It is arguable that a church that is not beautiful is also neither true nor good. Of course those who worship in a dull auditorium can be truthful and morally upright people. That is not in dispute, but such dull virtues can be instilled through a class in good manners and practiced with only a bit of persistence and a box of thank-you notes. Yes, such folk can be honest and morally upright, but if their church is not beautiful can they be good and true through and through, way down deep in the way we see eternity’s truth, beauty, and goodness infused in and radiating from the lives of the holy ones?

st damien movieThe flaw in the argument would seem to be that making a saint does not need a Gothic cathedral. True. But this leads us to analyze what is beautiful. There is a delightful detail in the film version of the life of St. Damien of Molokai. When he arrives at the leper colony the small church building is dilapidated, neglected, and filthy. The furniture is broken, the altar polluted, and the crucifix upended. Before he even speaks to the lepers, the saint first picks up a broom and begins to clean and beautify the house of God. Damien’s church remains humble and poor, but his priority of worship brings beauty to even the humblest of chapels.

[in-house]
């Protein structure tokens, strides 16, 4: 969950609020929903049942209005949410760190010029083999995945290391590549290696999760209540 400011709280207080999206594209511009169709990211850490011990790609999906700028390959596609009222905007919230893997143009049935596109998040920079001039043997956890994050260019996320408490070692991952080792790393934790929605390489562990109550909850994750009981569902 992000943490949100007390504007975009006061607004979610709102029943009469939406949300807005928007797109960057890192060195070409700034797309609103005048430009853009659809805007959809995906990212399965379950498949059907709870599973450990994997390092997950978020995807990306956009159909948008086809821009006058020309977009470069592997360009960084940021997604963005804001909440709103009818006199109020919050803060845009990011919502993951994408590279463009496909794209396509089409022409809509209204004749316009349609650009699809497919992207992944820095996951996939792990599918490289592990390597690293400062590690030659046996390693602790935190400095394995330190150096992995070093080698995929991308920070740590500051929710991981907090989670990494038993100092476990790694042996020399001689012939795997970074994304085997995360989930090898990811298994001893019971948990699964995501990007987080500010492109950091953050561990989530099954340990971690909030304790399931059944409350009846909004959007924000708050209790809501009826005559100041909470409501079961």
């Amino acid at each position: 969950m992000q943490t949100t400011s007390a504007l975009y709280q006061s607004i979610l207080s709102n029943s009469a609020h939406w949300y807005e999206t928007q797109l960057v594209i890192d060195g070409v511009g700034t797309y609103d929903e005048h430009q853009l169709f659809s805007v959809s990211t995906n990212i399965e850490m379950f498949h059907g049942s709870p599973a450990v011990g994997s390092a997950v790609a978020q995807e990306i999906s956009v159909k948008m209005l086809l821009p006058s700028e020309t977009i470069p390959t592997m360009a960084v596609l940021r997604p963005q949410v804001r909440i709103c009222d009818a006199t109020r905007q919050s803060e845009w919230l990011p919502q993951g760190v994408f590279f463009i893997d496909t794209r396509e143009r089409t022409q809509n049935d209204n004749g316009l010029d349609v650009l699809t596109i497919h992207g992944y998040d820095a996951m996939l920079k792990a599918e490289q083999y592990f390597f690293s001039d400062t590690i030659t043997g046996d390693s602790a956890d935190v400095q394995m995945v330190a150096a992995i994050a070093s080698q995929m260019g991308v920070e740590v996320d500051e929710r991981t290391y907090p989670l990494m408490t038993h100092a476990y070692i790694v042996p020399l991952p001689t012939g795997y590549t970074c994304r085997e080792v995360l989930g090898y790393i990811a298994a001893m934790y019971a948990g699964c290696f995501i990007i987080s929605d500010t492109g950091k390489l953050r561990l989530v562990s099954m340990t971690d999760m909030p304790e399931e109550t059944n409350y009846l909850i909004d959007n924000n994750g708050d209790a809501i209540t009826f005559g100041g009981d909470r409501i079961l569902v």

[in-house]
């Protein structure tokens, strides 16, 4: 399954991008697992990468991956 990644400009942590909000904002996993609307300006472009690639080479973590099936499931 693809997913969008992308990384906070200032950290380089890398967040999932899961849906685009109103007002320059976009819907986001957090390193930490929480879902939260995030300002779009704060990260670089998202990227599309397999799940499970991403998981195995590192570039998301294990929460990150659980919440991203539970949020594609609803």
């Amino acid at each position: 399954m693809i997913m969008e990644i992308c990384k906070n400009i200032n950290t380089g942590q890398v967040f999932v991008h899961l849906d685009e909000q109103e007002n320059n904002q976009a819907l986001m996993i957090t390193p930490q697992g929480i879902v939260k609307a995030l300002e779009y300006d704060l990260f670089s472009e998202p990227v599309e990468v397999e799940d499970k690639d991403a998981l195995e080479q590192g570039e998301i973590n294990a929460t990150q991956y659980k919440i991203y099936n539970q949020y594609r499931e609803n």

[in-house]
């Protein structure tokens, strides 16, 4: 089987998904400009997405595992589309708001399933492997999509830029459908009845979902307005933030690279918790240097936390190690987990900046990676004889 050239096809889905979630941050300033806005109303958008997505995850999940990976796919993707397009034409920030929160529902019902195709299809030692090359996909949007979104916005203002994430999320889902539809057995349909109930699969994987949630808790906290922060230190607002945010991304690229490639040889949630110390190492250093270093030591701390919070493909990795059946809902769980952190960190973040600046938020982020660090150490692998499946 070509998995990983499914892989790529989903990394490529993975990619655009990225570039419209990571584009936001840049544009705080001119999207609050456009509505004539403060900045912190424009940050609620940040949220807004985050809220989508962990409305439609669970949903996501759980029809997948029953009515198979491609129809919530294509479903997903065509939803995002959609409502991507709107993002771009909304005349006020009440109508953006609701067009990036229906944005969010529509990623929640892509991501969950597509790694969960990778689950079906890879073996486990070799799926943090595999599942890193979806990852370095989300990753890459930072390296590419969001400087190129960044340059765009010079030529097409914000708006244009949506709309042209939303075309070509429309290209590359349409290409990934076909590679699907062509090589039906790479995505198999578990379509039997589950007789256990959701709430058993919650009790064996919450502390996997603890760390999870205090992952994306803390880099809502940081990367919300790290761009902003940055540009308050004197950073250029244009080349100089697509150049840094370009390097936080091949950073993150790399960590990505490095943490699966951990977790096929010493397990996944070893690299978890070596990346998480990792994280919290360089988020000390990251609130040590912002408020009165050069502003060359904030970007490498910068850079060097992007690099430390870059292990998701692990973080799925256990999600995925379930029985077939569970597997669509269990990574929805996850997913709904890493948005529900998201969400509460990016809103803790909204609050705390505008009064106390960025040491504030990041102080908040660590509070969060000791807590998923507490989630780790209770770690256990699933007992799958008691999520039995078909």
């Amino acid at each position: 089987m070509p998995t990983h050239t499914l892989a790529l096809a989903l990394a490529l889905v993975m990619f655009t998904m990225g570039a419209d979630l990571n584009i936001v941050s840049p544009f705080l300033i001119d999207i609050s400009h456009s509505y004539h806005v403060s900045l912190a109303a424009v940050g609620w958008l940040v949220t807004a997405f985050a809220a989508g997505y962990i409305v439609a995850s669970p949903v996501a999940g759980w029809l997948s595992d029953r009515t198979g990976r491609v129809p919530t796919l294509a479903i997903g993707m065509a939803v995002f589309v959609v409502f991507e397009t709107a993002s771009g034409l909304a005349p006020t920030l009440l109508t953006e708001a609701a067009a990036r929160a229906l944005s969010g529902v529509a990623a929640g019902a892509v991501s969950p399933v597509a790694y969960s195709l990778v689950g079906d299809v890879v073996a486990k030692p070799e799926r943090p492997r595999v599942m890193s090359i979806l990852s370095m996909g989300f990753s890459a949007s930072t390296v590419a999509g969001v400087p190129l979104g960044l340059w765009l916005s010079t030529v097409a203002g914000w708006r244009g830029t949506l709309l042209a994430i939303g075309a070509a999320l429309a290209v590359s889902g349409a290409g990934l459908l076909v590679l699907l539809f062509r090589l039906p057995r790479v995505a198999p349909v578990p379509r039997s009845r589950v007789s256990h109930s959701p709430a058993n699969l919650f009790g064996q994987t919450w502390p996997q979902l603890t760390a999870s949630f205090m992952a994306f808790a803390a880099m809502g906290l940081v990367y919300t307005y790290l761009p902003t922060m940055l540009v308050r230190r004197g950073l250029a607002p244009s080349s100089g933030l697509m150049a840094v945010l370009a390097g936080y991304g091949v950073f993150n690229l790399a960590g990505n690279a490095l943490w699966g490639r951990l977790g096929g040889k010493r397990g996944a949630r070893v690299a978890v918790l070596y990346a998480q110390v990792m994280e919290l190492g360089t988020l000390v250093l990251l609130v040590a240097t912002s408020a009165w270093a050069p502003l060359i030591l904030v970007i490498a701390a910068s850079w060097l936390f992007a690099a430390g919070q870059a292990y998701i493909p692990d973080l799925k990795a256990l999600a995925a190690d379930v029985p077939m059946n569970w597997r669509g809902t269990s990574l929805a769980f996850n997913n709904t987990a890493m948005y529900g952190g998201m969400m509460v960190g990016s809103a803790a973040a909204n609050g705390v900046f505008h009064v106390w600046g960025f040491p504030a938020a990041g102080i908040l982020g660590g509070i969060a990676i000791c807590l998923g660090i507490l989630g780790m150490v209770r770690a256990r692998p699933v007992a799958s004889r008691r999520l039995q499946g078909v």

Beauty, Truth, and Goodness. Three in One and One in Three, and Damien’s example shows it to be so. For if beauty is good and expresses truth, then goodness is also beautiful and true, and truth is beautiful and good, and where one cord of the trinitarian rope really exists, the others cannot be absent.

Books on the topic of this essay may be found in The Imaginative Conservative Bookstore.

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5 replies to this post